WASHINGTON — With Virginia’s key primaries just weeks away, voters have just a few days left to register or update their information.
Voter registration closes Monday.
On June 13, voters go to the polls to decide the Republican and Democratic nominees for governor and lieutenant governor as well as the nominees in certain contested House of Delegates races.
On the GOP side, state Sen. Frank Wagner, Prince William County Board of Supervisors Chairman
Corey Stewart and former Republican National Committee Chairman Ed Gillespie are seeking the nomination for governor.
In the Democratic race, Lt. Gov. Ralph Northam and former Rep. Tom Perriello are on the ballot.
For lieutenant governor, the Democratic candidates are former federal prosecutor Justin Fairfax, former federal prosecutor Gene Rossi and lobbyist and political activist Susan Platt. The Republican candidates are state Sen. Bryce Reeves, Del. Glenn Davis and state Sen. Jill Vogel.
The registration deadline is this Monday, May 22. Voters can update or check their registration statuses through the Virginia Department of Elections website. To register online, voters need their Virginia DMV customer number.
“Last year, we saw a rush for folks trying to get their voter registration records updated before the November election. All the activity right at the deadline does cause a strain on our systems,” said Cameron Sasnett, Fairfax County general registrar. He urged voters who have moved to check and update their registrations as soon as possible.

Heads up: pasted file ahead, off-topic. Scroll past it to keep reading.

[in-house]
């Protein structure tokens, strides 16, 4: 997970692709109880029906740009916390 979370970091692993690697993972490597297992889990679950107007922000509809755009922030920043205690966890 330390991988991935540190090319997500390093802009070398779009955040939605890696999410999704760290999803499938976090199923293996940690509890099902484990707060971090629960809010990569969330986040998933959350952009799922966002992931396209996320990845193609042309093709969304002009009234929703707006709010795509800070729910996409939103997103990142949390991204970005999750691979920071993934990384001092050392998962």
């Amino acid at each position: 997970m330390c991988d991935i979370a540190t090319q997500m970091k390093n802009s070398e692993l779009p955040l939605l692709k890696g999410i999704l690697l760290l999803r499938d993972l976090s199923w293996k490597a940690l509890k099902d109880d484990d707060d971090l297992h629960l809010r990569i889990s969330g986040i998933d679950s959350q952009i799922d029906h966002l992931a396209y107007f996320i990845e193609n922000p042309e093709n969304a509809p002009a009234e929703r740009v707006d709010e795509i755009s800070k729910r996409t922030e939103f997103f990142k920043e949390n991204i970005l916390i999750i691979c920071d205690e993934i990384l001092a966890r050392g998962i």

Fairfax County has around 750,000 registered voters, more than any other jurisdiction in Virginia.
At the polls
Virginia voters do not register by party, so voters can choose at the polls which party’s primaries to vote in.
“We do not keep a record of which party you belong to or participate in,” Sasnett said. “However, on Election Day, because we have both a Democratic and Republican primary going on at the same time, you will have to let us know which ballot you want.”
Virginians voting absentee must make the selection on their application form. To get an absentee ballot in the mail, voters must request the ballot no later than June 6 — but the sooner the better, Sasnett said. Virginia also allows in-person absentee voting through Saturday, June 10.
Voters are required to provide a reason to vote absentee in Virginia, but many people qualify based on reasons like a long work day and commute.
For in-person voting either before primary day or on it, voters must bring a photo identification like a Virginia driver’s license, student ID or employer ID.
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